Today! Because I get a kick out of watching you, the great James Bond, find out what a bloody fool he’s been making of himself –
From Russia with Love (1963)
Directed by Terence Young (x3)
Starring Sean Connery (x5), Daniela Bianchi, Robert Shaw, Lotte Lenya, Pedro Armendariz, Bernard Lee (x2), Eunice Gayson (x2), Lois Maxwell (x3), Vladek Sheybal, Desmond Llewelyn, Anthony Dawson (x2)
It’s not something I realized before I put together this list, but apparently as my tastes are concerned, the entire James Bond series boils down to the first couple movies, a huge gap of the same thing over and over again, and then the last couple movies. Considering how long this franchise has been in existence this is a little strange, I know, but I’m a Connery/Craig guy. Some of the intervening adventures are solid – it’s not like they just straight lost their way for forty years – but my favorites are bookending the enterprise.
This second Bond film is far more indicative of what was to come than Dr. No the year before. While that was largely set in Jamaica, it felt like it could’ve been in any beachy locale. Plus, you’ve got Bond running around barefoot most of the time, and while Dr. No is a SPECTRE agent, you don’t get the impression any of this is part of a larger scheme, for the most part. No, From Russia with Love is when Bond becomes Bond – set almost entirely in exotic, 1960’s Istanbul and on the Orient Express, you’ve got SPECTRE and SMERSH agents causing havoc for a well-tailored 007, we get our first faceless Blofeld, we get our first Desmond Llewelyn Q (even if he’s still named as Boothroyd in FRwL), you’ve got terrific, tough supporting villains in Robert Shaw’s Grant and Lotte Lenya’s Rosa Klebb, you’ve got a weird gypsy v. gypsy girl fight for some reason, and you’ve got a slam bang boat chase explosion finish worthy of a Bond movie.
Sure, the early series of Bonds peaked with the third film – more about that later – but From Russia with Love endures for many fans as their favorite of the Connery years. You can also make the case that it most resembles the books – the movies that followed had giant budgets befitting the massiveness of these hit films, and consequently bear less and less resemblance to Fleming’s thin yarns. FRwL is a big, gorgeous movie, but still breaks down into a lot of double-crossing and deception, a lot of silent assassination and drugging, and one terrific train fistfight.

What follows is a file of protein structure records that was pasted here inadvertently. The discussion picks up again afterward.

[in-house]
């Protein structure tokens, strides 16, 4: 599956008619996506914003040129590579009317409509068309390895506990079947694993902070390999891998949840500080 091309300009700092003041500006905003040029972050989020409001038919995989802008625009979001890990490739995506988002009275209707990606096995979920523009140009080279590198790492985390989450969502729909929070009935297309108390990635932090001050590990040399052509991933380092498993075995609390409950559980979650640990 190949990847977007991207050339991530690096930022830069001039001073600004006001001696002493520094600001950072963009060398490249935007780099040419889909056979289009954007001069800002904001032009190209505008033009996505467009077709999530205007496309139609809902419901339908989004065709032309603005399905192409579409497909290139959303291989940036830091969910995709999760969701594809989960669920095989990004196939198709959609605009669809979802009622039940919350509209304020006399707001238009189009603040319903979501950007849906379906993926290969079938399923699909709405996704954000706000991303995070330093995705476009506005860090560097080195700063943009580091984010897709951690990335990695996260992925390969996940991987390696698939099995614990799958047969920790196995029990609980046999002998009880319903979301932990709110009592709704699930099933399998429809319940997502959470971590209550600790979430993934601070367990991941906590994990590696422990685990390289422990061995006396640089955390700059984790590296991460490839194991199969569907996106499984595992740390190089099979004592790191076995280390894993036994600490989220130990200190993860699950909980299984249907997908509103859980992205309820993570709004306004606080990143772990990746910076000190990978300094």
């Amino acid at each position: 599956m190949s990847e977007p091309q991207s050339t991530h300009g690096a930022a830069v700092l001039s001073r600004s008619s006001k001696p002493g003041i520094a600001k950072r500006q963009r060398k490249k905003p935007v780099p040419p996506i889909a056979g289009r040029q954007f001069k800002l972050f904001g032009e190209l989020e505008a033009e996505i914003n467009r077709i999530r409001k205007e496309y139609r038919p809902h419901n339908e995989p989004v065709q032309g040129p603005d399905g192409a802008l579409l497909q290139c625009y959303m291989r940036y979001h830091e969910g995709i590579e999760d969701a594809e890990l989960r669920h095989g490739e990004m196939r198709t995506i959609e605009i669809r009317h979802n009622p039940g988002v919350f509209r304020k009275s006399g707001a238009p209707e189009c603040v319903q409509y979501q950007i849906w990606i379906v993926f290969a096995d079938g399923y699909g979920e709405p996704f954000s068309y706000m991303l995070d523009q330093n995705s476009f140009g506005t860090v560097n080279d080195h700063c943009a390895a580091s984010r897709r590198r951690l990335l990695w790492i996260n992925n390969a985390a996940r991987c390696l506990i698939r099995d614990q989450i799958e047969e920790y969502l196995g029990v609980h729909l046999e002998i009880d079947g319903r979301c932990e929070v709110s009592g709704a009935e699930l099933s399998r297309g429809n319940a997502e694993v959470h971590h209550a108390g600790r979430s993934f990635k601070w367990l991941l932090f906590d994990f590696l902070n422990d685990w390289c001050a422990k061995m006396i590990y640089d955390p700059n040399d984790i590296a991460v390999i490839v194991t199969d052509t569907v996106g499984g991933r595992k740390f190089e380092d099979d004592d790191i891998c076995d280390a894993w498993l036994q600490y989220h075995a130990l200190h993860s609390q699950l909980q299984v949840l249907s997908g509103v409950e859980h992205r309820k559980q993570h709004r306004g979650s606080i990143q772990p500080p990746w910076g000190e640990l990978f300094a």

As a complete sidetrack to this – the train fight between Bond and Grant reminds me of an internet mashup movie I watched a few years ago called Die Spy Kill Kill, which cut together all the Bond movies into one fairly cohesive action thriller, in which all the different Bonds are out to get each other. One of the highlights of this is the fight between Connery and Craig on a train, featuring scenes from Spectre and From Russia. Check it out! It works a lot better than it has any business doing.
Also – further sidetrack – From Russia is also indirectly responsible for the complete rip-off ’60s action flick titled Operation Kid Brother/Operation Double 007, starring Sean Connery’s brother Neil, as well as a bunch of Bond actors, including From Russia Bond girl Daniela Bianchi, Bernard Lee, Lois Maxwell, faceless Blofeld Anthony Dawson, and future Thunderball villain Largo, Adolfo Celi. A complete pile of garbage – so unimaginative in its cash-in status that it was titled OK Connery in some places – it did provide for a classic Mystery Science Theater 3000 episode from 1993.
And while Bianchi is a perfect Bond girl and Shaw a terrific opposite number, my movie MVP goes to Bond’s Turkish contact Kerim Bey, played by the wonderful Pedro Armendariz in his final film role.
A bunch of #153 Dr. No actors join the Two-Timers – Lee, Gayson, and Dawson, as well as Maxwell advancing to the Threes along with her role in #245 Lolita – while director Young joins the directing Threes, after his work on the first Bond plus #209 Wait Until Dark. But it’s 007 himself making the greatest gains today, moving to the Fives! Connery also appeared in #354 The Untouchables, #293 Robin Hood: Prince of Thieves, and #374 Murder on the Orient Express.